Following on from my initial blog about using longboard/skateboard wheels on a gravity racer, there comes the sticky subject of brakes.
Most regulations for soapbox races insist that you must at least have effective brakes that operate on two wheels on the same axle, i.e. both fronts, or both rears. Scrub brakes are often forbidden – so anything that slows you down by rubbing on the wheel and tyre, or the road surface, is not allowed.
This usually leaves you with the choice of drum or disc brakes, much like on a regular road going car. For gravity racers, disc brakes are commonly stolen from mountain bikes (hydraulic or cable operated), and drums also, with Sturmey Archer hub brakes being common – I specced these out on my initial gravity racer design, the LGR001.
With a skateboard wheel the problem is diameter. Even the very largest longboard wheels are only 100mm, and it’s almost impossible to find cheap discs that are this small. Even if you could, when dealing with a wheel that has the bearings installed in it (essentially a wheel, tyre and hub all in one) how do you attach the disc to the wheel? Looking at the electric skateboards on the market (that use belt drive) the answer seems to be to use a disc that is fixed to the inside face of the wheel using bolts. It would therefore be possible to machine a disc with a hole in it, align it on a shaft, and the screw it right into the urethane. Then, it’s a case of locating some small calipers and mounting the lot up.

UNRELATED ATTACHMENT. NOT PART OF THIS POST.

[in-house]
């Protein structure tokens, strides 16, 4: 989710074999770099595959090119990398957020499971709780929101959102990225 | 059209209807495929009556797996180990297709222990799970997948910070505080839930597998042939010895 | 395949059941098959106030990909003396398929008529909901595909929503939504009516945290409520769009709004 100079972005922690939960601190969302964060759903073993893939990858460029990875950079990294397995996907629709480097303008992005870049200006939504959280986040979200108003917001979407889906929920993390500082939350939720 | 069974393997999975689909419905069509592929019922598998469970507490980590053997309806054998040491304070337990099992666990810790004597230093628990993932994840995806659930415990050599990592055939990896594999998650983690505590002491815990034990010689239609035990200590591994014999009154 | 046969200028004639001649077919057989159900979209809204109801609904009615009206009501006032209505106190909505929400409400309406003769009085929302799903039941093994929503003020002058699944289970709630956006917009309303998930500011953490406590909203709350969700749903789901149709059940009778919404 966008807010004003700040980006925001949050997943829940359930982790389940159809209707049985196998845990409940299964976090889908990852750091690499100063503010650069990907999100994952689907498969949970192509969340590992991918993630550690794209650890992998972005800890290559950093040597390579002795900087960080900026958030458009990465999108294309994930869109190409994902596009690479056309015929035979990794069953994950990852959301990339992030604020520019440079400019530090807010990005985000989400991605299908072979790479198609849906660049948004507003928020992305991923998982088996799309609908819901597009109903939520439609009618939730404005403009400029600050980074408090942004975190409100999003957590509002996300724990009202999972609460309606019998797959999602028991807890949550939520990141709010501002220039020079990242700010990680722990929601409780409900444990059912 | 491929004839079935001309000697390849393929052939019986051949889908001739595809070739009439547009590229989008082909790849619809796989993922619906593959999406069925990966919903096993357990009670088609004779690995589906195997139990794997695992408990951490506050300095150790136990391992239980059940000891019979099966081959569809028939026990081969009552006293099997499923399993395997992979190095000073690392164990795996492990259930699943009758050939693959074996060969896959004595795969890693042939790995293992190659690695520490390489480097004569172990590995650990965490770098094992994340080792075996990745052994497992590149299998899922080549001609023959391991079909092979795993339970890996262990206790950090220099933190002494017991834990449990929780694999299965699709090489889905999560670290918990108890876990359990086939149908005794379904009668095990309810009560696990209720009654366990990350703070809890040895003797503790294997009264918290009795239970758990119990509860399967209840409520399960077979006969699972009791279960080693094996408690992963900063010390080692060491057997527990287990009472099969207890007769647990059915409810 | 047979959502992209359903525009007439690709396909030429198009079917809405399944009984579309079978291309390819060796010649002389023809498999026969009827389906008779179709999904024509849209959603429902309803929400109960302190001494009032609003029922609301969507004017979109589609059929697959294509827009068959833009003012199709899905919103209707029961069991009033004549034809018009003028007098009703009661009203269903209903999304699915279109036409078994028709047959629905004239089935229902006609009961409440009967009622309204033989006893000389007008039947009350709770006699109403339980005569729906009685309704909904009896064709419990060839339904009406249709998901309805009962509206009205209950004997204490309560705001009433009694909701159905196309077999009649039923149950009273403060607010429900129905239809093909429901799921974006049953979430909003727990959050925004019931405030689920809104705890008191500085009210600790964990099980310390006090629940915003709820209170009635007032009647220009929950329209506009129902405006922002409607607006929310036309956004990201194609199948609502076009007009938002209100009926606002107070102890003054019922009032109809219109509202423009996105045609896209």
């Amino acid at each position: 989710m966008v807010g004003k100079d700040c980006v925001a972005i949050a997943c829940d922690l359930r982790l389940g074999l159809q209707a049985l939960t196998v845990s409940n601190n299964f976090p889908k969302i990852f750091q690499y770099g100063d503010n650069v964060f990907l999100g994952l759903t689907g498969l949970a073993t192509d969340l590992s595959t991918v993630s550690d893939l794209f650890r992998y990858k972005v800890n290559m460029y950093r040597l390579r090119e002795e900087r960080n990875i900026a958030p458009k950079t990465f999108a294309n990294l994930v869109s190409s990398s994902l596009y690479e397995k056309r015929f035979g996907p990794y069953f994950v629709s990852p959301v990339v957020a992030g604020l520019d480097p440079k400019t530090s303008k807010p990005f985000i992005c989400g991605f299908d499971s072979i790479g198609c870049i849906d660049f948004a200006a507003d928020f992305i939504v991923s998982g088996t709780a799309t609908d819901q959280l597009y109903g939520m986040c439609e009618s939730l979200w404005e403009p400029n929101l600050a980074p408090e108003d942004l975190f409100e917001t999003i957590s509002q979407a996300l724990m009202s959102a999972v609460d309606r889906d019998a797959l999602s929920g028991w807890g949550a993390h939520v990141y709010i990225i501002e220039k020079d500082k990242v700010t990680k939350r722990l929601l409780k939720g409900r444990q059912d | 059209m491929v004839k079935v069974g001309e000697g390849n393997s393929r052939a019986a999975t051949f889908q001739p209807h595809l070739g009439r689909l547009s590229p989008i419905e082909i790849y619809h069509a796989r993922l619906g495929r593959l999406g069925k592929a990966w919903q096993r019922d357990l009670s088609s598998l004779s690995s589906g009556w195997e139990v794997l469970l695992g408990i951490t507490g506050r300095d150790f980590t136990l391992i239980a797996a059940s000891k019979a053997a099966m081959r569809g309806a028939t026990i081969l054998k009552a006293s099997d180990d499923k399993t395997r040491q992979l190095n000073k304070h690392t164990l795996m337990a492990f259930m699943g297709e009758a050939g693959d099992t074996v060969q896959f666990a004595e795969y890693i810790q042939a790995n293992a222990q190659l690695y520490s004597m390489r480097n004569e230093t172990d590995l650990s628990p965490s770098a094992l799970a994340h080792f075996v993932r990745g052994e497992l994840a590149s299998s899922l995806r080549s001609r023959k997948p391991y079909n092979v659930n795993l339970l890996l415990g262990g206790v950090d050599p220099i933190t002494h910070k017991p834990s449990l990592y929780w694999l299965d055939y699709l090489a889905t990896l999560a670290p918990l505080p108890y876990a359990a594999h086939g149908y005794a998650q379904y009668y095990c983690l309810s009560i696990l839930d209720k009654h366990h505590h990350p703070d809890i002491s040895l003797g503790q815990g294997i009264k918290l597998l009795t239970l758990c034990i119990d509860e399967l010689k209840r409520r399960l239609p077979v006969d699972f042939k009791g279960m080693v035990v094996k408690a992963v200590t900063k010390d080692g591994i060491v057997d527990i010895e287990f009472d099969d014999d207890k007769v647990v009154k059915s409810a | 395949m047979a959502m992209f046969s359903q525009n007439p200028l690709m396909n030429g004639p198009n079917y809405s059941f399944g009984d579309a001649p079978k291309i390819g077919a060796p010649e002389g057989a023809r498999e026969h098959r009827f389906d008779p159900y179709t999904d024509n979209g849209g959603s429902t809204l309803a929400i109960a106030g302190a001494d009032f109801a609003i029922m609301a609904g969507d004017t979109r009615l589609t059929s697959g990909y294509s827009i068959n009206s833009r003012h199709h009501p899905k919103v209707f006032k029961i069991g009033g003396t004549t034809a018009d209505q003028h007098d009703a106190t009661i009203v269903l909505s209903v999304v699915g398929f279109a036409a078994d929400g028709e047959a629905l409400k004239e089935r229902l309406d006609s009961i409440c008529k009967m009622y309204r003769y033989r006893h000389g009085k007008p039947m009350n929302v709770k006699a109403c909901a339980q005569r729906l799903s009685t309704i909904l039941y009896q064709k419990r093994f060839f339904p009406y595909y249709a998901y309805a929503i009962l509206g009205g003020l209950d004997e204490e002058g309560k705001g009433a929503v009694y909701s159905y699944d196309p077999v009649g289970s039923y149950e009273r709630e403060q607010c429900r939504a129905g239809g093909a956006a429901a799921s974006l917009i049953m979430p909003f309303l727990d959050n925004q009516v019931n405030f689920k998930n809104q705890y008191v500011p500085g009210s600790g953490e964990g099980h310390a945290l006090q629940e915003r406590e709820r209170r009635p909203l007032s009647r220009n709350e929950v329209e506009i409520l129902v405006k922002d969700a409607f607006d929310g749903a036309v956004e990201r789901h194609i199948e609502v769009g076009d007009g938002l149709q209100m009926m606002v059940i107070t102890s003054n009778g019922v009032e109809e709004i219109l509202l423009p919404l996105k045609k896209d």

Drums would be a much more tricky proposition as you’d probably have to make the whole lot, and quite frankly that’s beyond my capabilities at this stage.
The simplest solution I can see, is just to use pushbike brakes – the sort found on road bikes. These have a single mounting point at the top (unlike v-brakes that have two, and in locations that would be hard to provide) and could be set up to apply braking force to the “rim” of the longboard wheel, i.e. the flat face of the wheel before the face slopes inwards towards the bearing.
I suppose whether or not this is legal depends on the interpretation of the rules. The brake is not acting upon the road contact area of the wheel, although it is part of the same section, just “around the corner” if you will. If you think about it, it’s not really any different to using a bike wheel, where the brakes act upon the rim of the wheel rather than the tyre.
Anyway, that’s the plan for now, and if it turns out that the rules make it illegal, I’ll be looking at teeny weeny little disc brakes…